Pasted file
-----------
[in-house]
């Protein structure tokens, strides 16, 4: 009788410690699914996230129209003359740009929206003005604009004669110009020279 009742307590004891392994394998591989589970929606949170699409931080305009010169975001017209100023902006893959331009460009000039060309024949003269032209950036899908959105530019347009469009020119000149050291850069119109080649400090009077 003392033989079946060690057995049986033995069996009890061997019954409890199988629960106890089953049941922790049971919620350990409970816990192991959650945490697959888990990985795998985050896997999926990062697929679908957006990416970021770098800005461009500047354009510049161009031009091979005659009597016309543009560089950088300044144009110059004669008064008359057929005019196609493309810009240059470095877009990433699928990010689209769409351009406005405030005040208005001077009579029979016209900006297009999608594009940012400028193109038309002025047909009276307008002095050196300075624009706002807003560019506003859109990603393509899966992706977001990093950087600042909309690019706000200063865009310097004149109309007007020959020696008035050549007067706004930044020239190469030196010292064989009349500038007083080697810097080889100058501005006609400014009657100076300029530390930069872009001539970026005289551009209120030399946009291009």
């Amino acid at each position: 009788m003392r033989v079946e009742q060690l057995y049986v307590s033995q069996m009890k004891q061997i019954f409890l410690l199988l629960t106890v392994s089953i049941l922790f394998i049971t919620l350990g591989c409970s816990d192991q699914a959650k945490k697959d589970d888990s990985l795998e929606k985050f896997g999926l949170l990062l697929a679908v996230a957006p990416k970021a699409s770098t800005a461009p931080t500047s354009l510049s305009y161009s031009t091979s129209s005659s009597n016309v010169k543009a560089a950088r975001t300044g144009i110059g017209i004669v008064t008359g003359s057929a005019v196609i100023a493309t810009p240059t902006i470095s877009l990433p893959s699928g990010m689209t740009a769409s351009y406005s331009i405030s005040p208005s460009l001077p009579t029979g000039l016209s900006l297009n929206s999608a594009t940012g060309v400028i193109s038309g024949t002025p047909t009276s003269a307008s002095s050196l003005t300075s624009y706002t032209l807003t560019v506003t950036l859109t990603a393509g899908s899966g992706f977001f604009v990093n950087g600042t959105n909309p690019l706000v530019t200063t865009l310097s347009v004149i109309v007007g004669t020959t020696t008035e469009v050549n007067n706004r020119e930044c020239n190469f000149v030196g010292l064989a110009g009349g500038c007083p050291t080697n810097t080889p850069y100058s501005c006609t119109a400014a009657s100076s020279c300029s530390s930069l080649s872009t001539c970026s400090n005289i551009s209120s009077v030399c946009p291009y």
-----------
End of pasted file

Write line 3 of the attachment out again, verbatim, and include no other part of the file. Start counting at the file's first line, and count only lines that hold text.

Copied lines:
């Amino acid at each position: 009788m003392r033989v079946e009742q060690l057995y049986v307590s033995q069996m009890k004891q061997i019954f409890l410690l199988l629960t106890v392994s089953i049941l922790f394998i049971t919620l350990g591989c409970s816990d192991q699914a959650k945490k697959d589970d888990s990985l795998e929606k985050f896997g999926l949170l990062l697929a679908v996230a957006p990416k970021a699409s770098t800005a461009p931080t500047s354009l510049s305009y161009s031009t091979s129209s005659s009597n016309v010169k543009a560089a950088r975001t300044g144009i110059g017209i004669v008064t008359g003359s057929a005019v196609i100023a493309t810009p240059t902006i470095s877009l990433p893959s699928g990010m689209t740009a769409s351009y406005s331009i405030s005040p208005s460009l001077p009579t029979g000039l016209s900006l297009n929206s999608a594009t940012g060309v400028i193109s038309g024949t002025p047909t009276s003269a307008s002095s050196l003005t300075s624009y706002t032209l807003t560019v506003t950036l859109t990603a393509g899908s899966g992706f977001f604009v990093n950087g600042t959105n909309p690019l706000v530019t200063t865009l310097s347009v004149i109309v007007g004669t020959t020696t008035e469009v050549n007067n706004r020119e930044c020239n190469f000149v030196g010292l064989a110009g009349g500038c007083p050291t080697n810097t080889p850069y100058s501005c006609t119109a400014a009657s100076s020279c300029s530390s930069l080649s872009t001539c970026s400090n005289i551009s209120s009077v030399c946009p291009y």